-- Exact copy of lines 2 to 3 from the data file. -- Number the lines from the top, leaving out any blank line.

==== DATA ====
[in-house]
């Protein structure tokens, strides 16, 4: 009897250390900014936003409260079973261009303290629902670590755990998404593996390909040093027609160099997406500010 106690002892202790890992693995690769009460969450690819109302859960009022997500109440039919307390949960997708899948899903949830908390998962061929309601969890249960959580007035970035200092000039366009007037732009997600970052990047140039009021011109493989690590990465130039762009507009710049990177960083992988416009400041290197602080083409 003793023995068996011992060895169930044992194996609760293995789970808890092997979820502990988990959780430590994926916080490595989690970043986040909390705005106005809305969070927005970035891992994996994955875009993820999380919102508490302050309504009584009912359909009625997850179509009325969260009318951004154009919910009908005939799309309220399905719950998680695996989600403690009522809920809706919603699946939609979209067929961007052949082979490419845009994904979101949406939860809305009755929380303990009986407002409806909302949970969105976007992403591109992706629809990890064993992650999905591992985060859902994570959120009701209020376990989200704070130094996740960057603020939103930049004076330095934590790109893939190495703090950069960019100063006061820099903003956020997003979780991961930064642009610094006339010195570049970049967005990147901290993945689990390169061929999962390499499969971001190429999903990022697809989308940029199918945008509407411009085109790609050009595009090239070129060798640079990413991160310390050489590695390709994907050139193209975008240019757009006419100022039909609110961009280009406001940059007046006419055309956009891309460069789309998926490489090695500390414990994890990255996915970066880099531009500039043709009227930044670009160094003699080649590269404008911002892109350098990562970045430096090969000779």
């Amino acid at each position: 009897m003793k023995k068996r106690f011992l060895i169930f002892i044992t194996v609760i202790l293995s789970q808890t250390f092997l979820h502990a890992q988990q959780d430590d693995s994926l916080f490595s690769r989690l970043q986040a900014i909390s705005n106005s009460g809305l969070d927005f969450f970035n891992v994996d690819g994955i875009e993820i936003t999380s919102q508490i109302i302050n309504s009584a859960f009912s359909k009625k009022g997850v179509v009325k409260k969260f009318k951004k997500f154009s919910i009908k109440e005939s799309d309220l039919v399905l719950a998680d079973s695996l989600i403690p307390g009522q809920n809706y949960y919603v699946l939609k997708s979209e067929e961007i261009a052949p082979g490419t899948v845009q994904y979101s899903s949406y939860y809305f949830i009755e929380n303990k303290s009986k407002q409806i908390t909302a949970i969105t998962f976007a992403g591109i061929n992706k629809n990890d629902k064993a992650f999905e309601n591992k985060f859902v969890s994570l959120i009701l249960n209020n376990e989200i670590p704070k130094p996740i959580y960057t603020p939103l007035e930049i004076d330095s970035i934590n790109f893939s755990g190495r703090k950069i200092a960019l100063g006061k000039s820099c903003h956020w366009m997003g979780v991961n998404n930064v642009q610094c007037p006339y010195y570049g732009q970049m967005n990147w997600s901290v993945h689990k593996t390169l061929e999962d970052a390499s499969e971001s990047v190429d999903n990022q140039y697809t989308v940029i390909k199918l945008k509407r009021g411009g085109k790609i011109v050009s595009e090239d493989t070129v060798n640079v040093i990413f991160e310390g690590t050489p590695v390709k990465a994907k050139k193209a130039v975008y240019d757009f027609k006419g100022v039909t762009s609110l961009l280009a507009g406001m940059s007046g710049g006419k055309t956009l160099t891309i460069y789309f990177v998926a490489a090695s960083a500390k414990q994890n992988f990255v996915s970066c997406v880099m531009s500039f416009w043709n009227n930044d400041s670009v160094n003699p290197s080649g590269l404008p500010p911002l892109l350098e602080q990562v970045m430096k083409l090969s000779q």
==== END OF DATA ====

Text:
């Protein structure tokens, strides 16, 4: 009897250390900014936003409260079973261009303290629902670590755990998404593996390909040093027609160099997406500010 106690002892202790890992693995690769009460969450690819109302859960009022997500109440039919307390949960997708899948899903949830908390998962061929309601969890249960959580007035970035200092000039366009007037732009997600970052990047140039009021011109493989690590990465130039762009507009710049990177960083992988416009400041290197602080083409 003793023995068996011992060895169930044992194996609760293995789970808890092997979820502990988990959780430590994926916080490595989690970043986040909390705005106005809305969070927005970035891992994996994955875009993820999380919102508490302050309504009584009912359909009625997850179509009325969260009318951004154009919910009908005939799309309220399905719950998680695996989600403690009522809920809706919603699946939609979209067929961007052949082979490419845009994904979101949406939860809305009755929380303990009986407002409806909302949970969105976007992403591109992706629809990890064993992650999905591992985060859902994570959120009701209020376990989200704070130094996740960057603020939103930049004076330095934590790109893939190495703090950069960019100063006061820099903003956020997003979780991961930064642009610094006339010195570049970049967005990147901290993945689990390169061929999962390499499969971001190429999903990022697809989308940029199918945008509407411009085109790609050009595009090239070129060798640079990413991160310390050489590695390709994907050139193209975008240019757009006419100022039909609110961009280009406001940059007046006419055309956009891309460069789309998926490489090695500390414990994890990255996915970066880099531009500039043709009227930044670009160094003699080649590269404008911002892109350098990562970045430096090969000779």
């Amino acid at each position: 009897m003793k023995k068996r106690f011992l060895i169930f002892i044992t194996v609760i202790l293995s789970q808890t250390f092997l979820h502990a890992q988990q959780d430590d693995s994926l916080f490595s690769r989690l970043q986040a900014i909390s705005n106005s009460g809305l969070d927005f969450f970035n891992v994996d690819g994955i875009e993820i936003t999380s919102q508490i109302i302050n309504s009584a859960f009912s359909k009625k009022g997850v179509v009325k409260k969260f009318k951004k997500f154009s919910i009908k109440e005939s799309d309220l039919v399905l719950a998680d079973s695996l989600i403690p307390g009522q809920n809706y949960y919603v699946l939609k997708s979209e067929e961007i261009a052949p082979g490419t899948v845009q994904y979101s899903s949406y939860y809305f949830i009755e929380n303990k303290s009986k407002q409806i908390t909302a949970i969105t998962f976007a992403g591109i061929n992706k629809n990890d629902k064993a992650f999905e309601n591992k985060f859902v969890s994570l959120i009701l249960n209020n376990e989200i670590p704070k130094p996740i959580y960057t603020p939103l007035e930049i004076d330095s970035i934590n790109f893939s755990g190495r703090k950069i200092a960019l100063g006061k000039s820099c903003h956020w366009m997003g979780v991961n998404n930064v642009q610094c007037p006339y010195y570049g732009q970049m967005n990147w997600s901290v993945h689990k593996t390169l061929e999962d970052a390499s499969e971001s990047v190429d999903n990022q140039y697809t989308v940029i390909k199918l945008k509407r009021g411009g085109k790609i011109v050009s595009e090239d493989t070129v060798n640079v040093i990413f991160e310390g690590t050489p590695v390709k990465a994907k050139k193209a130039v975008y240019d757009f027609k006419g100022v039909t762009s609110l961009l280009a507009g406001m940059s007046g710049g006419k055309t956009l160099t891309i460069y789309f990177v998926a490489a090695s960083a500390k414990q994890n992988f990255v996915s970066c997406v880099m531009s500039f416009w043709n009227n930044d400041s670009v160094n003699p290197s080649g590269l404008p500010p911002l892109l350098e602080q990562v970045m430096k083409l090969s000779q």